What standard thyroid tests may not be telling you
Diagnosing thyroid disease is a process that incorporates numerous factors including a clinical evaluation, and imaging tests, however, blood tests for thyroid function provide some of the most crucial evidence for doctors. What are they testing for, and what are the results telling us? So when first seeing a patient with suspected thyroid problems, we order a test called TSH or thyroid stimulating hormone– that’s a hormone that comes from the pituitary which is the master gland in the brain that communicates with hormone producing glands, such as the thyroid– So that TSH gives us great insight into the thyroid balance status of the body. So if a TSH is normal then in a broad sense that patient should have normal thyroid function. If the TSH is abnormal, then we look at the actual thyroid hormones that the thyroid is producing, so that’s T4, which is the predominant hormone that’s produced by the thyroid that gets converted into T3, which is the more active thyroid hormone. So those are the base options options for what else can I test hormone wise to see how severe either the over activity, or the under activity might be.
There’s been some debate on what the reference range should be, so on a lab report you’ll have a result and then there’ll be a range that your doctor looks at but sometimes that individual result might be at the lower end of a range or the higher end of the range– even though it may not be flagged as abnormal, I begin to ask more questions; do you have a family history of thyroid problems, do you have any thyroid symptoms, do you have any thyroid enlargement, have you had a miscarriage, are you trying for pregnancy, all of these things that trigger the need to explore more. The problem is the underlying autoimmune disease and that can exist even if the TSH is normal, so we need to look deeper into options for testing and identifying those patients who may be at risk for autoimmune thyroid disease and not know it.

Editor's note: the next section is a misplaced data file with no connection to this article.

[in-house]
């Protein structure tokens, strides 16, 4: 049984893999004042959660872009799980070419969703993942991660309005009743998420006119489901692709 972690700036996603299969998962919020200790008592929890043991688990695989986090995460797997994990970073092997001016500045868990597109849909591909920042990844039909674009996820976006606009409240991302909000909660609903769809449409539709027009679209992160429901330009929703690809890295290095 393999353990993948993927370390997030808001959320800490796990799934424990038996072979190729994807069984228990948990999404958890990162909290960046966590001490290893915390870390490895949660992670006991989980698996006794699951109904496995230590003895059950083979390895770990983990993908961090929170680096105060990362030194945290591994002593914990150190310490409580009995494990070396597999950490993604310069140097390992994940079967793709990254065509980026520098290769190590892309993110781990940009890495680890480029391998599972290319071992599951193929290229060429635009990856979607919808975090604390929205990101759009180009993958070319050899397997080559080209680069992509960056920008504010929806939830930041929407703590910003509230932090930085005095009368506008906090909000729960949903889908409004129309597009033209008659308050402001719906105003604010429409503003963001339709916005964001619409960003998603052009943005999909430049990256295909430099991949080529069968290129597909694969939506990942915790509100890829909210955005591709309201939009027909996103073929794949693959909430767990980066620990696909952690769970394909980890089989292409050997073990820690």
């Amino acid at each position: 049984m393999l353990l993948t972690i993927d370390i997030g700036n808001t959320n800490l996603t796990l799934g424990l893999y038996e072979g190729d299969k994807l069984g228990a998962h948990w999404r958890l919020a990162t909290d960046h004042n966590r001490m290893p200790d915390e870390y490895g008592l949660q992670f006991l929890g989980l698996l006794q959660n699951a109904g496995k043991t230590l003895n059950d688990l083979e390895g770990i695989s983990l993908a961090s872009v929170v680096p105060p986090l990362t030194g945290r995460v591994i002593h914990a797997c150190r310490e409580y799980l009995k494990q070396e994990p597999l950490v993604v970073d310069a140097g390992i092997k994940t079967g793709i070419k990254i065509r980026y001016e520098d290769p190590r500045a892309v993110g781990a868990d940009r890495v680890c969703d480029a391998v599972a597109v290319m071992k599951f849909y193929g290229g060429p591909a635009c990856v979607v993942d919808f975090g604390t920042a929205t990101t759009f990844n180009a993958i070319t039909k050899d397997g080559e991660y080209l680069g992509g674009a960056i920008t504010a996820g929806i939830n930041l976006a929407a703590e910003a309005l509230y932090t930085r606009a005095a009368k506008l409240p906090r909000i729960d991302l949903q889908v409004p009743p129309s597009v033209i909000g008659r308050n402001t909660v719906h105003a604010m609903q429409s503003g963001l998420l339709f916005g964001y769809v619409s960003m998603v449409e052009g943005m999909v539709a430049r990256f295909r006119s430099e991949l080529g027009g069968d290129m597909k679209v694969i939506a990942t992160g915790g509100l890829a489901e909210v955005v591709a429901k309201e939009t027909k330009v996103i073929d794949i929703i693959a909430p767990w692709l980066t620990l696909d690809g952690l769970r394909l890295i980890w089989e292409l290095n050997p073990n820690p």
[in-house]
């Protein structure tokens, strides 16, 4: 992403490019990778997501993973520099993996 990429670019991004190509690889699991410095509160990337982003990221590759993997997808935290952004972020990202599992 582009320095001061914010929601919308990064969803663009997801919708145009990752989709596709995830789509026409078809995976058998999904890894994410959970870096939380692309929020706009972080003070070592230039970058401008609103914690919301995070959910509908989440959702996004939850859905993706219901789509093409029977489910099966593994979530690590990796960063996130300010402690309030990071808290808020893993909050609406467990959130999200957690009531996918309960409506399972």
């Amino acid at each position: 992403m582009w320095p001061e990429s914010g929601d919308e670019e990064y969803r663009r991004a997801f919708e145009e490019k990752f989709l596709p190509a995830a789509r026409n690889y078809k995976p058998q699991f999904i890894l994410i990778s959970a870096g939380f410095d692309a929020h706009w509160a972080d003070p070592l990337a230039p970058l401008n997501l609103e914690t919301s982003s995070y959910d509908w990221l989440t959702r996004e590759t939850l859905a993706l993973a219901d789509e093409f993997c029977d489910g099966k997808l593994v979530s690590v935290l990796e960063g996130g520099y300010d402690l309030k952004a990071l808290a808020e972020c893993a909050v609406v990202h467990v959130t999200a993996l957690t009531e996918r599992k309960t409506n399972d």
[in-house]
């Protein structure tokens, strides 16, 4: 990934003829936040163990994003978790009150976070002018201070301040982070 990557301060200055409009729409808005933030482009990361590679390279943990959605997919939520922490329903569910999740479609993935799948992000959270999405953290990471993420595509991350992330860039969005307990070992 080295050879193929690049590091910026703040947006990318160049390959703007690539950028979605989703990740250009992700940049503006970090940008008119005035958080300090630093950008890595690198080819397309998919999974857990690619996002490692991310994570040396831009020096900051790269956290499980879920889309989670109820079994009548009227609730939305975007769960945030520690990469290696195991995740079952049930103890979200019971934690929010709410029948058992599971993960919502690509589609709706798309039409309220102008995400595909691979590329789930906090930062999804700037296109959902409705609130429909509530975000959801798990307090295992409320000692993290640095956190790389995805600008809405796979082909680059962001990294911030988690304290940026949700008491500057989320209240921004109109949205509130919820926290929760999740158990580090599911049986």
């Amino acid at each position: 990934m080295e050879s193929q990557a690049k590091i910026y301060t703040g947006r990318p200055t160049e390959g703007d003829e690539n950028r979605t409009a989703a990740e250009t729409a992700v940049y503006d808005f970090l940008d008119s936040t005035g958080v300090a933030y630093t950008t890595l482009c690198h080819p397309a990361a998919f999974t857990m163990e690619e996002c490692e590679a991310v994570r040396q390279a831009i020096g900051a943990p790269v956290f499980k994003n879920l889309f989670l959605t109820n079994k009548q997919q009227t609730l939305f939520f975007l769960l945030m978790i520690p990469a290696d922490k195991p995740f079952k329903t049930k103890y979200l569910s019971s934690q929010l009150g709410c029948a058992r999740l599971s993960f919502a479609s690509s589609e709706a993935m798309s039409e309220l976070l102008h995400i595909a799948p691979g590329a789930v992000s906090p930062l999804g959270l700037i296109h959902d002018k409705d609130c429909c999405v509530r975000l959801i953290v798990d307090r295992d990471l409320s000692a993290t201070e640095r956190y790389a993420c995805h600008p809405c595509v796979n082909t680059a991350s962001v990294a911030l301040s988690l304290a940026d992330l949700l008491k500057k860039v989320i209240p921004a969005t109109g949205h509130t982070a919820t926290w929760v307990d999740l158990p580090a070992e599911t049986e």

HOW TO UNDERSTAND YOUR ISSUES
So because autoimmune thyroid disease is what is causing the thyroid function problem, we have to look at what the immune system is doing so we have to look beyond those basic tests. The diagnosis of autoimmune thyroid disease can be elusive, leaving patients questioning their symptoms even after they leave the doctor. According to the guidelines published by the American Thyroid Association, measurement of thyroid antibodies for confirmatory diagnosis of autoimmune thyroid disease is recommended. In order to understand what is going on, you must look at antibodies. In fact, there are antibodies in the blood that through innovations and testing, can be detected to confirm Hashimoto’s and Graves disease before it may even be reflected in a patient’s TSH.